Daniel Munro, a senior fellow at the Munk School of Global Affairs and Public Policy, argues that the opportunity presented by antitrust should not focus on breaking up these companies, but rather on regulating them in the public interest. Patrick Leblond, a CIGI senior fellow, also argues that instead of breakups, or even in addition to them, we should look at open data remedies.

Reached via email, Leblond replied: “Given that data and network effects are at the core of the digital giants’ dominant position, competition authorities and other regulatory bodies operating in the digital space need to address the source of their economic power; otherwise, their actions might only lead to limited results.”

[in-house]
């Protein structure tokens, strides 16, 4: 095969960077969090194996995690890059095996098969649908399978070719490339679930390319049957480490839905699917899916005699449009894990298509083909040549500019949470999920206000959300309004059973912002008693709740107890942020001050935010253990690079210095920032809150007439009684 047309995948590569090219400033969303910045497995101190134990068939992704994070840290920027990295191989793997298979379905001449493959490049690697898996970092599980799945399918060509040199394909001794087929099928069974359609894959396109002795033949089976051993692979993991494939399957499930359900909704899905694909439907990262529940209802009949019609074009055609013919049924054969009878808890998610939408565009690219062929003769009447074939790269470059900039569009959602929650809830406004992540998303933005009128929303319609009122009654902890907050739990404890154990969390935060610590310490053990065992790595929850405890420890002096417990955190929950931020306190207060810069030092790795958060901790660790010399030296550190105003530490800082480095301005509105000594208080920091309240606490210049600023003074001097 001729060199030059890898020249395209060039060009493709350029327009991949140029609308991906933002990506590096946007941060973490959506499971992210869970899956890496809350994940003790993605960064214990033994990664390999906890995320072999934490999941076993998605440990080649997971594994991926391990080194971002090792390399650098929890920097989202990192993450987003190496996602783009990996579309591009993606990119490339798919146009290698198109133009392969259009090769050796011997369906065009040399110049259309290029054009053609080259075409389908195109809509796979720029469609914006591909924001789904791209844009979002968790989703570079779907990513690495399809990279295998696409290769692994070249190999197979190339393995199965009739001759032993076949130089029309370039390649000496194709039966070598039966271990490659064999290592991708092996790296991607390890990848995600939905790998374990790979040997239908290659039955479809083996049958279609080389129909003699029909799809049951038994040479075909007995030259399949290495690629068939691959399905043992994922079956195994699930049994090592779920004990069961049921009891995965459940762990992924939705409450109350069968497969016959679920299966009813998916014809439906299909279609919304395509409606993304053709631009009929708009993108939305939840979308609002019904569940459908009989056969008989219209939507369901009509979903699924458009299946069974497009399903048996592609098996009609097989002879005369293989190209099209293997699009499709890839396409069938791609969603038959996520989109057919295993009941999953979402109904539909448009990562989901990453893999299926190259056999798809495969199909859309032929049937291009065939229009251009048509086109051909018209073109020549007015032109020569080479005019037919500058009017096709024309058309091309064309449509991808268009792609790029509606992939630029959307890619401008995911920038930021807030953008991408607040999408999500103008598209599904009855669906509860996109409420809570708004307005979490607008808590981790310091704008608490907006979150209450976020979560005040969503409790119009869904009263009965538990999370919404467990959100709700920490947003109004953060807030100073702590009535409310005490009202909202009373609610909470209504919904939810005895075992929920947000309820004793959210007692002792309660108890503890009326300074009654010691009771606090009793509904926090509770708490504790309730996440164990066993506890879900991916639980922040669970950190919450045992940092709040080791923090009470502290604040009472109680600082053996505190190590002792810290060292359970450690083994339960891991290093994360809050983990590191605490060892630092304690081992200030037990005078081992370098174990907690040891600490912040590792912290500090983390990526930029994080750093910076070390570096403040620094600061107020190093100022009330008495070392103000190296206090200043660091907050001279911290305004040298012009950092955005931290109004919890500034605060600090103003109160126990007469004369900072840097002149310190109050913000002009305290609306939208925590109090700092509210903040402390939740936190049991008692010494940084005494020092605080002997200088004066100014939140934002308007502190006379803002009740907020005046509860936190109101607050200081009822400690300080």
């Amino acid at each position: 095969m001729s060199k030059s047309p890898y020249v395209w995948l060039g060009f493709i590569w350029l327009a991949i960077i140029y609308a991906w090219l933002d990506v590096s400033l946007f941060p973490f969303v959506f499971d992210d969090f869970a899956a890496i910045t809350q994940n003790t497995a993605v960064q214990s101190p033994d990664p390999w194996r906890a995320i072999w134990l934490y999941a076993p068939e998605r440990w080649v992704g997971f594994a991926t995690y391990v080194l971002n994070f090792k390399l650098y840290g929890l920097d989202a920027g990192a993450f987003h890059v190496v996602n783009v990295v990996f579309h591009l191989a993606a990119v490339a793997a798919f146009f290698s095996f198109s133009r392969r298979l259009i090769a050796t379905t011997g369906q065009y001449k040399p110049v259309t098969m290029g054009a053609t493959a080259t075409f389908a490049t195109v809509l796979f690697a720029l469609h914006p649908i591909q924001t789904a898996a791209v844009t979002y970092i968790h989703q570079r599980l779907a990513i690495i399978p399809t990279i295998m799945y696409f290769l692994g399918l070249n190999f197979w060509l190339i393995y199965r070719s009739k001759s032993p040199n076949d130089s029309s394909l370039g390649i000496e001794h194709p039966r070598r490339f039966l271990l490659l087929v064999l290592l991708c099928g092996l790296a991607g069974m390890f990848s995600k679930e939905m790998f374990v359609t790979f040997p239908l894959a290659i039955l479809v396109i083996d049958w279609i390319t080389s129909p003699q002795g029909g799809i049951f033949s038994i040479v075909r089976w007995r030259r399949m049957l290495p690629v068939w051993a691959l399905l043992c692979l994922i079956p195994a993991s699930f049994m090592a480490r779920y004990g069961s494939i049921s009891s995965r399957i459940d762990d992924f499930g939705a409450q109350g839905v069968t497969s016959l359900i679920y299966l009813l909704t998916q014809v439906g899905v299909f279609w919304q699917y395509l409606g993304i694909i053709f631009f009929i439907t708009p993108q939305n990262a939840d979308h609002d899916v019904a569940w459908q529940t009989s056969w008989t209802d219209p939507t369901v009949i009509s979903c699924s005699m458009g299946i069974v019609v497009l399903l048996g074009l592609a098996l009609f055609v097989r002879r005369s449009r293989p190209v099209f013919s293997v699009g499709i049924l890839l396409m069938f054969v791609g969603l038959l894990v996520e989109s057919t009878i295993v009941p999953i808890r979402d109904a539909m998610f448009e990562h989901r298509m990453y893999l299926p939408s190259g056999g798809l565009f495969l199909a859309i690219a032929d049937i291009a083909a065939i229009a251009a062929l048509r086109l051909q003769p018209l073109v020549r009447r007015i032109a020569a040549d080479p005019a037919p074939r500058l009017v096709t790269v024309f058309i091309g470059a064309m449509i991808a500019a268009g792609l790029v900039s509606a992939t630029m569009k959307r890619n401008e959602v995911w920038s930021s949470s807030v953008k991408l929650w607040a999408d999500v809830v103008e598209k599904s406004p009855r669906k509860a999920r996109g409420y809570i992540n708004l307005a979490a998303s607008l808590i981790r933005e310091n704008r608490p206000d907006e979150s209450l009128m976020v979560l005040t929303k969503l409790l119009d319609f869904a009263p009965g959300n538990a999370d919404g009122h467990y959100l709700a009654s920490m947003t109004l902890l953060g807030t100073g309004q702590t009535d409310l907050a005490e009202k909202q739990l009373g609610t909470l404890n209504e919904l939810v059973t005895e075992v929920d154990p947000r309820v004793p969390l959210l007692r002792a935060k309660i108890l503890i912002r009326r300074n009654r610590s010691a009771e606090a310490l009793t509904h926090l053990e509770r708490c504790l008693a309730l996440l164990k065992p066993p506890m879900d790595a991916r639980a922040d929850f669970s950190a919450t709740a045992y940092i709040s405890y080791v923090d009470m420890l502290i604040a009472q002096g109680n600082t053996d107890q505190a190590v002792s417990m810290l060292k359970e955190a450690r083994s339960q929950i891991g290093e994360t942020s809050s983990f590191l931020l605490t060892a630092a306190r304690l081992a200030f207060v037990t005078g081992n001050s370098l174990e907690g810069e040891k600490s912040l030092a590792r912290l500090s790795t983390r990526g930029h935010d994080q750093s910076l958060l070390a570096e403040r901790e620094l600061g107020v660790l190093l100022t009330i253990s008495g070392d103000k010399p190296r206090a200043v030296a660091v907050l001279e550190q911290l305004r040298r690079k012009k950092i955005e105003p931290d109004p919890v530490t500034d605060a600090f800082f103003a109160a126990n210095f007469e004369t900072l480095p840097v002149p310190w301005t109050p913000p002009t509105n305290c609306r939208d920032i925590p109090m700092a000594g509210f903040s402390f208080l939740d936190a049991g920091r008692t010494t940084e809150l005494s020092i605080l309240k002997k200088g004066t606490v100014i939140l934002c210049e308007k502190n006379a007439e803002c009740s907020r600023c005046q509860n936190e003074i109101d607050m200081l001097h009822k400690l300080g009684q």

This open data approach could apply to the European Union’s action against Amazon. For example, Amazon could make their data accessible to other vendors on the platform, if not the public at large, so that market activity and trends could be scrutinized by other companies and researchers.

Another option is a data commons. Rather than breaking up digital platform companies, regulators could treat them as public utilities, and recognize that the data that provides them with value is public data, and should be held in trust or recognized as public infrastructure.

The question of responsibility for big tech regulation is still on the table. Is the FTC or the Canadian Competition Bureau equipped for such responsibility? If they haven’t been able to regulate the platforms by now, why should they be able to in the future?

Do these new monopolies require new regulatory agencies that have the proficiency and mandate to keep up with ever-evolving digital platforms? Might a dedicated regulator be more effective at curbing abuses, while still enabling global competition. Or, what if the issue is larger — would a “Ministry of Artificial Intelligence be a more appropriate solution?